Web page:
The ornate and dark-stained wooden doors are wide open, leading into a comfy 10×10 chamber. A beautiful relief pattern is carved into both sides of the door, making you think of ocean waves and undersea coral. The dark stone is well-swept. Another set of large double-doors stand shut on the other end. These are heavily reinforced with iron bracing. Two comfortable looking chairs sit on the left wall, and a bright red bellpull hangs from the ceiling to the right. If you pull it, you hear a beautiful chiming sound from the other side of the inner doors. A female slave comes to greet you and ask your business.

The first antechamber has a few doors lining the walls, and a few lightly-colored and beautifully patterned cotton drapes. The stone floor is covered in a thick, royal blue carpet that leads down the hallway. Beauty and pleasure are highly prized, and the temple is richly decorated with drapes, paintings, and all the comfort they can afford. A few more statues decorate this room, all humanoid in shape and very vague. Like the ones outside, they’re all missing faces. The ten foot wide hallway is lined with clear glass windows, upholstered benches, and rich cloth of all colors.

The infirmary is accessible by another richly carved set of double doors, usually shut. Each bed is lined with a straw mattress and separated by a lightly-colored cloth. A storage room sits in the back for herbs, potions, and other medical necessities. This place is used to treat common injuries as the need arises.

The meditation chambers are walled off by more curtains, and each chamber’s curtains are left open when unoccupied. Cushions abound and slaves regularly keep the rooms clean and comfortable.

The business room is dominated by a large table, and large bookshelves along the back and right wall. The Master of Accounts can be seen here most of the day, organizing books and tracking the financial progress of the temple.

The library and study is highly prized. The walls are lined with dark Hajan wood and lit by soft glowing candles in stained glass lanterns. The ground floor has a huge variety of common-knowledge books, all donated by members of the temple. Everything from bardic knowledge, arcane and divine spell-casting, fighting styles, historical texts, sea-faring knowledge, and much more can be found here. There is usually something for everyone. The stairs downward on the right end lead to a basement library, where all of the records of whispers are kept. This area can only be accessed by members of the temple.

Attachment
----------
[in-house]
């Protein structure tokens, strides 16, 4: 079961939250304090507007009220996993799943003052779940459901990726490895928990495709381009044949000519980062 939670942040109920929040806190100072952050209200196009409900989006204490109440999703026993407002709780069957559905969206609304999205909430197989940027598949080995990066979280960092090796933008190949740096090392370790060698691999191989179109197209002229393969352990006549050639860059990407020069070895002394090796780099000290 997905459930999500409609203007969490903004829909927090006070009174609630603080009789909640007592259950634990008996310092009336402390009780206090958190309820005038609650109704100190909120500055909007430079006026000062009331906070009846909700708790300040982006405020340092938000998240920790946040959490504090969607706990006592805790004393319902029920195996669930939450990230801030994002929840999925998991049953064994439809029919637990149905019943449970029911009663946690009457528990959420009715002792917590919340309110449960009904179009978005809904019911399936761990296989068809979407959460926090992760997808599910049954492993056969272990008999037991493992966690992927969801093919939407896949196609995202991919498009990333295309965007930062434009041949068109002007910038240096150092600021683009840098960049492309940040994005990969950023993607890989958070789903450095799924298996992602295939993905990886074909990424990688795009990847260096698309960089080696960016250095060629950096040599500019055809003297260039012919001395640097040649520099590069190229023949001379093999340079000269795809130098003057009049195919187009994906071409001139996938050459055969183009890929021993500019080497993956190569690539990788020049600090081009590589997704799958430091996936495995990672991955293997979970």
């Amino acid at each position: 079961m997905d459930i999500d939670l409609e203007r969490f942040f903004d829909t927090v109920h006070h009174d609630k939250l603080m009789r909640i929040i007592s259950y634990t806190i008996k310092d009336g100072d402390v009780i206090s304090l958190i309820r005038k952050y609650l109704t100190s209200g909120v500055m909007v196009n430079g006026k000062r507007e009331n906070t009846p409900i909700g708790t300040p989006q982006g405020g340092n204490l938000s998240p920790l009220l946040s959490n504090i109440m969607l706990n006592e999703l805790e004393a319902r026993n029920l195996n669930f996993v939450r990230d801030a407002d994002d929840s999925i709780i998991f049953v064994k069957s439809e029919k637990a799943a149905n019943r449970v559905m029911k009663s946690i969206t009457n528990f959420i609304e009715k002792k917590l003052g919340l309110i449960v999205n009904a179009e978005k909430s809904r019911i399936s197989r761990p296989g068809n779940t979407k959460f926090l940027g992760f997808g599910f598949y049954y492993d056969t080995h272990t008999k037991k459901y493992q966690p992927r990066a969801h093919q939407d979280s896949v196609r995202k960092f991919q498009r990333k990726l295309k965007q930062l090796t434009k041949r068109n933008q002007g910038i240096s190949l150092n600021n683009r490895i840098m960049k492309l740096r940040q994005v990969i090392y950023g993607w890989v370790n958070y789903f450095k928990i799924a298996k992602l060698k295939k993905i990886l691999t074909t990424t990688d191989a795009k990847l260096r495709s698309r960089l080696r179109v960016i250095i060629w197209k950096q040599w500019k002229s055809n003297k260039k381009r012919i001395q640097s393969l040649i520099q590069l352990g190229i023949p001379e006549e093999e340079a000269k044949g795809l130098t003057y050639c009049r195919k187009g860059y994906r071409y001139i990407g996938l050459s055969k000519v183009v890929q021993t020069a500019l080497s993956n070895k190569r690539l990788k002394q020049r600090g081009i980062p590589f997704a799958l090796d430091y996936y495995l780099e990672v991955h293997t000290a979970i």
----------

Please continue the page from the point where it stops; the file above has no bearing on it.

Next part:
To the right are two small private temples for meditation and contemplation. It is not uncommon for priests to take the harlots in here, in order to tend to their body’s needs as they pray. This room is also decorated lavishly with rich tapestries, down-filled pillows, and thick carpets.

The training room is the least-lavish of all. The Master of Arms can be found here most of the time – either learning a new style or teaching one. Due to the variety of people from all over the world, the temple has access to a plethora of knowledge. Fighting styles vary greatly, and the Master of Arms must truly be a master to practice so many. This room is sparsely decorated, but brightly lit from the open glass windows and torches along the walls. Training dummies stand between weapons racks, and the few decorations that do adorn this room are paintings of great fighters from the past. Archery targets are stored in here at night, then brought out through a side door to the west during the day. Training dummies are also moved outside when the weather is good, and training exercises regularly happen by the lake.